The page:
No change in doctrine but call for inclusivity in pope’s ‘Joy of Love’

‘Amoris Laetitia’ steers a middle of the road course on family and sexuality

As many had expected, Pope Francis steered a middle-of-the-road course between "progressives" and "traditionalists" with his post-synodal exhortation Amoris Laetitia, the Joy of Love, released in the Vatican yesterday in the wake of a two-part synod on the family in the autumn of 2014 and 2015.

Anyone who expected this pope, so innovative on the great socio-economic questions of the day, to show the same level of radical thinking in relation to the sexual mores of family life, will perhaps be disappointed.

Right from the first page, Pope Francis spells out the “politics” of this exhortation, when he writes: “The debates carried on in the media, in certain publications and even among the Church’s ministers, range from an immoderate desire for total change without sufficient reflection or grounding, to an attitude that would solve everything by applying general rules or deriving undue conclusions from particular theological considerations . . .”

In layman’s language, this “Vaticanspeak” means one thing. This papal exhortation will not run the risk of re-instigating the bitter controversies which marked the two synods on the family. Rather, the document faithfully reflects the cautious conclusions of last autumn’s second synod.



If the wide-ranging exhortation might disappoint some, it nonetheless touches a typically Francis chord of inclusivity, welcome and mercy. Written in his clear, homespun, parish-priest style, it contains gems such as: “In the family, three words need to be used. I want to repeat this. Three words: ‘Please’, ‘Thankyou’, ‘Sorry’. Three essential words.”

When writing of married life, thePope offers a surprising interpretation of the role of eroticism in a couple’s life, saying: “In no way can we consider the erotic dimension of love simply as a permissible evil or a burden to be tolerated for the good of the family.  Rather it must be seen as a gift from God that enriches the relationship of the spouses.”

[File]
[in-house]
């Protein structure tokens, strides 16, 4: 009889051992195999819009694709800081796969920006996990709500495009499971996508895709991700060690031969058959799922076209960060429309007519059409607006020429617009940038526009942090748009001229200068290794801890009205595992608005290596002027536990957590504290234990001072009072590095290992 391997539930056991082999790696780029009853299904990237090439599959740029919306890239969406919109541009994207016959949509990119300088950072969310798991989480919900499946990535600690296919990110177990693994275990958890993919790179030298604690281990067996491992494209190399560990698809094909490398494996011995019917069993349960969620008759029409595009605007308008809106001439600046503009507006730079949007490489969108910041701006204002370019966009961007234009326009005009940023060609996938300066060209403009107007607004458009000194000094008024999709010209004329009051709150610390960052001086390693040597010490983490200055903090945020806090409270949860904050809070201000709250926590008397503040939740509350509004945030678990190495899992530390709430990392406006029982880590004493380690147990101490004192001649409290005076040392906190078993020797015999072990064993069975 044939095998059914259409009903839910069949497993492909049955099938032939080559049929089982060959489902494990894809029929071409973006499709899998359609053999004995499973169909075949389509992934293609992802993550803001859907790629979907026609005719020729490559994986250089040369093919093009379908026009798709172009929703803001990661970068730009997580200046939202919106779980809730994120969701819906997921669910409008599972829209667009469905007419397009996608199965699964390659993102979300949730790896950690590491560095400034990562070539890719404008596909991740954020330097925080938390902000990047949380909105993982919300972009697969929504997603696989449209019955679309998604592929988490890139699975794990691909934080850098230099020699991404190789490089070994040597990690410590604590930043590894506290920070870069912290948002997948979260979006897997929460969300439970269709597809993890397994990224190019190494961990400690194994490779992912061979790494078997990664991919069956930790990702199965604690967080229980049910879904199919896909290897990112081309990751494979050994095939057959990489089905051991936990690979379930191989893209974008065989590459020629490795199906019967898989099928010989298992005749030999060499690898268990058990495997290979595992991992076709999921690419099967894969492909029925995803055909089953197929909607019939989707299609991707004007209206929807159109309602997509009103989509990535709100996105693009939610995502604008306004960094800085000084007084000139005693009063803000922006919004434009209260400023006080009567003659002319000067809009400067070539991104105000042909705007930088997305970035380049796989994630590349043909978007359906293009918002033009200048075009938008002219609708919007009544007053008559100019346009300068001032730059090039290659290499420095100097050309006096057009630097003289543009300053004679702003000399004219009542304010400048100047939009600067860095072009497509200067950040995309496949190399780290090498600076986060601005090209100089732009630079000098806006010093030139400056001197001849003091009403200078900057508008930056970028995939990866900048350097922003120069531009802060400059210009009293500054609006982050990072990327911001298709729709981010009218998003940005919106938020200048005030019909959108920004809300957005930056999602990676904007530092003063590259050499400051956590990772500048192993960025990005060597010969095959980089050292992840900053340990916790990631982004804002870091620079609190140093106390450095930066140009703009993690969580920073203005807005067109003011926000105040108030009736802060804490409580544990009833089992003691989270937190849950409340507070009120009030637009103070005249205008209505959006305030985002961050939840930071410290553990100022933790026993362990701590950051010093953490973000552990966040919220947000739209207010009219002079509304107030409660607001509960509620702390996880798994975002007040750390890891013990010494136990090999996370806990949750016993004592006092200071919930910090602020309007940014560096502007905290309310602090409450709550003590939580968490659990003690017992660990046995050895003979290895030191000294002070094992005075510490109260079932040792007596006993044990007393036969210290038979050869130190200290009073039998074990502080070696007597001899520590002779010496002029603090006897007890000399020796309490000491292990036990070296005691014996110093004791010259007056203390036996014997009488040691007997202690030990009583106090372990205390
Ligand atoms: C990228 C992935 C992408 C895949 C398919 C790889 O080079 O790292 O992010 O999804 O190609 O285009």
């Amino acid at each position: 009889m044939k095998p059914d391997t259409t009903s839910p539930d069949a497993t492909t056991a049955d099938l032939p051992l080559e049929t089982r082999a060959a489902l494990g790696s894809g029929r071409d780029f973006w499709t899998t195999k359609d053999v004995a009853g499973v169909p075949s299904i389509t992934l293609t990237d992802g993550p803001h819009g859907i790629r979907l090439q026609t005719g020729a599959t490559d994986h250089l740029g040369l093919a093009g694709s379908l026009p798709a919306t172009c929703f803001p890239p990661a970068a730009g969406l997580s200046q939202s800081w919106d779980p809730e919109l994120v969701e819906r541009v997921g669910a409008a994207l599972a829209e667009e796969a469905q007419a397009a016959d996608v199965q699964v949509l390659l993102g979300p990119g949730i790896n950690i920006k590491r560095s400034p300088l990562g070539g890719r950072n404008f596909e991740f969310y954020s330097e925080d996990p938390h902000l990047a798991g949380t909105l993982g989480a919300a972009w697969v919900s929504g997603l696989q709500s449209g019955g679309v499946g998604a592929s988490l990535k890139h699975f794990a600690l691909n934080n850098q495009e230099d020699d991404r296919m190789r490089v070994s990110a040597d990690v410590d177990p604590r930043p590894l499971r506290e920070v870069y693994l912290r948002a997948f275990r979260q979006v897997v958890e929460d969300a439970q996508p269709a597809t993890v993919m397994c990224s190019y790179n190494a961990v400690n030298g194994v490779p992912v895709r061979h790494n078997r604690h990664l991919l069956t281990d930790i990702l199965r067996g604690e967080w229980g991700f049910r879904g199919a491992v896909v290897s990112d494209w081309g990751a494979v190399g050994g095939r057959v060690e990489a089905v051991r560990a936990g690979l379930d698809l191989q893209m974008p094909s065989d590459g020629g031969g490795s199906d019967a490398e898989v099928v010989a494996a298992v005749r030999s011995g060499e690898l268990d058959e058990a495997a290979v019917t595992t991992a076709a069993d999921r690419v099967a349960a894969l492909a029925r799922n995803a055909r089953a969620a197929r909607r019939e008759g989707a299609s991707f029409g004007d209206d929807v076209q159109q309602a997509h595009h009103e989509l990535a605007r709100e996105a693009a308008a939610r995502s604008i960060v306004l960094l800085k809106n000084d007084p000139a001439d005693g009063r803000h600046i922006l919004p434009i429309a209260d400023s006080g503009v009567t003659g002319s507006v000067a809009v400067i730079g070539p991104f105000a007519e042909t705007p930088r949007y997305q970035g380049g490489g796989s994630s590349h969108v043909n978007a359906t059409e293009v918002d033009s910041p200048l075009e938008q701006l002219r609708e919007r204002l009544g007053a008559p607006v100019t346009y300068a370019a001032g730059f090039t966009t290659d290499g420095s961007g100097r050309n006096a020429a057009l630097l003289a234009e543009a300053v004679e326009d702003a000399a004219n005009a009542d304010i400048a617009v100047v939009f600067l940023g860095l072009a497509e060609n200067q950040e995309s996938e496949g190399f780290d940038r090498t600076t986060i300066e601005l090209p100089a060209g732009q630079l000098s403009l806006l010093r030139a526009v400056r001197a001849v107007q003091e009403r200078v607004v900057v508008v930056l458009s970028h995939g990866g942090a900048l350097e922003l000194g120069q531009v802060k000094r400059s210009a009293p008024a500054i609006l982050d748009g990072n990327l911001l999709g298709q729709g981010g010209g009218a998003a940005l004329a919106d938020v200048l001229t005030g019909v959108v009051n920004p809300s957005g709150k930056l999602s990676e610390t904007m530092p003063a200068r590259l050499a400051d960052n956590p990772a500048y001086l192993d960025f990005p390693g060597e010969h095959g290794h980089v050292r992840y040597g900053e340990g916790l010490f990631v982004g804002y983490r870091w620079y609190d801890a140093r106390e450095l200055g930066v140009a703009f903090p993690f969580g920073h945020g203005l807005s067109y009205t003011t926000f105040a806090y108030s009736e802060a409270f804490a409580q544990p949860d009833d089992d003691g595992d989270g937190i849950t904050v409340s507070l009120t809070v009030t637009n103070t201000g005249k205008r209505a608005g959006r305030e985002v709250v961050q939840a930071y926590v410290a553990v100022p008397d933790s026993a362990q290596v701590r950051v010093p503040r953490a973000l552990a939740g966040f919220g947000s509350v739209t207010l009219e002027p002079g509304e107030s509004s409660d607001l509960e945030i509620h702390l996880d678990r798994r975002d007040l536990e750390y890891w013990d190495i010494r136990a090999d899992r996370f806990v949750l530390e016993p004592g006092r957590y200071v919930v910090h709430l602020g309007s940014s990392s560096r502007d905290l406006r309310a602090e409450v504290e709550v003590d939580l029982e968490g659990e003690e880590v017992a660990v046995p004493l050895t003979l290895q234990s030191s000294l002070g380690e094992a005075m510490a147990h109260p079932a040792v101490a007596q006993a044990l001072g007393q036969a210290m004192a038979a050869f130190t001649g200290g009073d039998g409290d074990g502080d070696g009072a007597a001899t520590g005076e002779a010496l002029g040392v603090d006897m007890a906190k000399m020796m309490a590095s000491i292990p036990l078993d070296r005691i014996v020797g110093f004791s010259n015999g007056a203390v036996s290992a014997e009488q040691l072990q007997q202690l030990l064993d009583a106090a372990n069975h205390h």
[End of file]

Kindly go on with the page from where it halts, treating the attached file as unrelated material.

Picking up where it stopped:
Inevitably, however, two issues dominate analysis of this document. If the 2014 synod had briefly kindled expectations of a radical change in church teaching in relation to homosexuality, perhaps even in relation to same-sex marriage, the exhortation reiterates the Church’s firm rejection of any equation between homosexual unions and “God’s plan”.

‘Homosexual unions’

While paragraph 250 speaks of the need for respect of “every person . . . regardless of sexual orientation”, the Pope writes: “As for proposals to place unions between homosexual persons on the same level as marriage, there are absolutely no grounds for considering homosexual unions to be in any way similar or even remotely analogous to God’s plan for marriage and family . . .”

On the other major issue which had consumed much time and energy at the two synods, namely the admission of divorced and/or remarried Catholics to the sacrament of Holy Communion, Pope Francis argues against doctrinal rigidity. He appears to call for a case-by-case examination of people’s needs, writing: “If we consider the immense variety of concrete situations . . . it is understandable that neither the synod nor this exhortation could be expected to provide a new set of general rules, canonical in nature and applicable to all cases.”

Even as he writes that “priests have the duty to accompany the divorced and remarried in helping them to understand their situation according to the teaching of the Church”, it is not clear just how this internal forum or pastoral path for divorcees will work.

Presenting the exhortation in a packed Vatican press room yesterday, Austrian cardinal Christopher Schönborn emphasised the Pope’s words: “the way of the church is not to condemn anyone forever . . .”


Conceding that the Pope’s inclusivity might seem to some to favour “a certain laxity”, Cardinal Schönborn rejected the allegation that such an attitude becomes a form of relativism, quoting the Pope: “What we need is a more responsible and generous effort to present the reasons and motivations for choosing marriage and the family, and in this way to help men and women better respond to the grace that God offers them.”